Changing attitudes towards women’s roles in China
While Mao once described women as “holding up half the sky”, this goal of gender equality hasn’t been reflected in all aspects of life and society in China. Cultural expectations related to family duties, behaviour and looks are put onto Chinese women from a young age.
Social pressures on women
Social pressures dictate that women must be married by a certain age – the term “leftover women” or “shengnu” (剩女) has been widely used to describe women in their late 20s who are still single. “Marriage markets” are common in parks in Chinese cities where parents or grandparents go to find their single children a partner. They come armed with a CV-like advert containing their children’s educational status, work, income, height. Men are not excluded from these pressures… they are expected to own a house, car and earn a high enough salary.
While these attitudes are relaxing, especially in cities, their continued existence reflects the pressure on young Chinese women and men to conform to certain expectations. Among other issues, the majority of women are also still expected to take on more domestic tasks; many companies offer little entitlement to maternity leave; there is little protection for women who suffer domestic abuse; and there are few women at senior levels in the Chinese political system.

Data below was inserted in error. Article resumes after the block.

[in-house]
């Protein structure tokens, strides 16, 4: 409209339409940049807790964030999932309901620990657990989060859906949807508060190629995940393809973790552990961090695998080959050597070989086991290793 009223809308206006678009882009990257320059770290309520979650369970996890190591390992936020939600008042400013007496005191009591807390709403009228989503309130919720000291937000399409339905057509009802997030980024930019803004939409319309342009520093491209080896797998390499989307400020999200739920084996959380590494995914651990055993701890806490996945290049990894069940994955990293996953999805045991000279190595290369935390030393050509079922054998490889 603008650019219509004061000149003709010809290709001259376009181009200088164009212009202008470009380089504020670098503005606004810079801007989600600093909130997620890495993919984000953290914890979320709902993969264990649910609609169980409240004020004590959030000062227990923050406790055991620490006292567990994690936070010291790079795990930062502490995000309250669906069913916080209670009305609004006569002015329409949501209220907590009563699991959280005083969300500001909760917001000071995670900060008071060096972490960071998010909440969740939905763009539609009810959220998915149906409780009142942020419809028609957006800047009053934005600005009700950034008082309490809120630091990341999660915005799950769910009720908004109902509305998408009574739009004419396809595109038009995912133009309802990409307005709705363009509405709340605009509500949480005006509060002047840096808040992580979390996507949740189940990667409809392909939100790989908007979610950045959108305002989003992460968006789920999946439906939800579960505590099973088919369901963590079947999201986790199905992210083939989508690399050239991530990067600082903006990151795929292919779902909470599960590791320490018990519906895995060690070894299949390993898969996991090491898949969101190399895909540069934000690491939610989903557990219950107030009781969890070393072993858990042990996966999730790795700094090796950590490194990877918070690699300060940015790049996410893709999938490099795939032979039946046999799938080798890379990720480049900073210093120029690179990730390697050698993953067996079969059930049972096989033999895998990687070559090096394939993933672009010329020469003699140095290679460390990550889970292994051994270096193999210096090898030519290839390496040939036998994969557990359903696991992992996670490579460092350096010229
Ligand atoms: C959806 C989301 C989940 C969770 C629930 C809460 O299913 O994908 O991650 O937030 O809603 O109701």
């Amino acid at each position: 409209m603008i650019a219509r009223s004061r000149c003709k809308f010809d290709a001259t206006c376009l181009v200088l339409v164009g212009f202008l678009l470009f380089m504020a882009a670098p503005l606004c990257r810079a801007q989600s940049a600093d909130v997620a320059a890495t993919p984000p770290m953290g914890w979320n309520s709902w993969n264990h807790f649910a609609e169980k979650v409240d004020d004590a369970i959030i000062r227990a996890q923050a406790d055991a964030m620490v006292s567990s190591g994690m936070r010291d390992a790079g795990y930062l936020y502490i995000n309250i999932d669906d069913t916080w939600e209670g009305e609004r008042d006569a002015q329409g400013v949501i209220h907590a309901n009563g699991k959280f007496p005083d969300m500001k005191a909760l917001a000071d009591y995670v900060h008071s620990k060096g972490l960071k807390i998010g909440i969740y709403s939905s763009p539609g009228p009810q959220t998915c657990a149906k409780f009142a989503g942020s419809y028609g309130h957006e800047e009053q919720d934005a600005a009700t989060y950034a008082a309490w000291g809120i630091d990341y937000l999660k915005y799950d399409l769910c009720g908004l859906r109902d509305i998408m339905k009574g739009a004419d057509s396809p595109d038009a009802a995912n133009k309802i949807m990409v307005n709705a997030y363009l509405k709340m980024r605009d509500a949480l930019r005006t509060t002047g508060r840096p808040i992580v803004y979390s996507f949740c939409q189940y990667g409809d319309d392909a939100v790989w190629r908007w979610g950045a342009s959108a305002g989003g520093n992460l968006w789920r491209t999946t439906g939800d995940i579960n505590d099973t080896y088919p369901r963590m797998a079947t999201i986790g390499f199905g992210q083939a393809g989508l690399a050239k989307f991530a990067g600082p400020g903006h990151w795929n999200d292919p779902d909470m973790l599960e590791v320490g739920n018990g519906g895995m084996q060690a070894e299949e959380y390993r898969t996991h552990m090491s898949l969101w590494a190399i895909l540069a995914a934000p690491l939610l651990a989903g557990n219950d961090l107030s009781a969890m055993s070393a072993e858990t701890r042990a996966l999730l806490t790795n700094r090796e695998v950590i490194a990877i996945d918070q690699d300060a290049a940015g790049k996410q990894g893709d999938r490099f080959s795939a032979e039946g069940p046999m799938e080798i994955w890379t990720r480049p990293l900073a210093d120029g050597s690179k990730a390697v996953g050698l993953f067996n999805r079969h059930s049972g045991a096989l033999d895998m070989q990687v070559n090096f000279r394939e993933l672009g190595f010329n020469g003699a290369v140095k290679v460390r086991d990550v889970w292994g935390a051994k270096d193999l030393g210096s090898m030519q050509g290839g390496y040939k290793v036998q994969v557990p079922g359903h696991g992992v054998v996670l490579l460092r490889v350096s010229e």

Social media and TV shows bring about discussion of women’s rights
However, in the last five years, the conversation about women’s rights and female empowerment in China has grown. China’s history and culture define many of the gender stereotypes and assumptions that still exist, meaning that different issues have dominated the discussion in China, compared to feminist awakenings in Western countries. Political restrictions mean that the movement is organised in a different way: while protests and petitions are often used in the UK, these are not tools of social change which are adopted in China. Much of the recent discussion of women’s rights in China has originated on social media as users share their thought on trends, media, campaigns and news stories.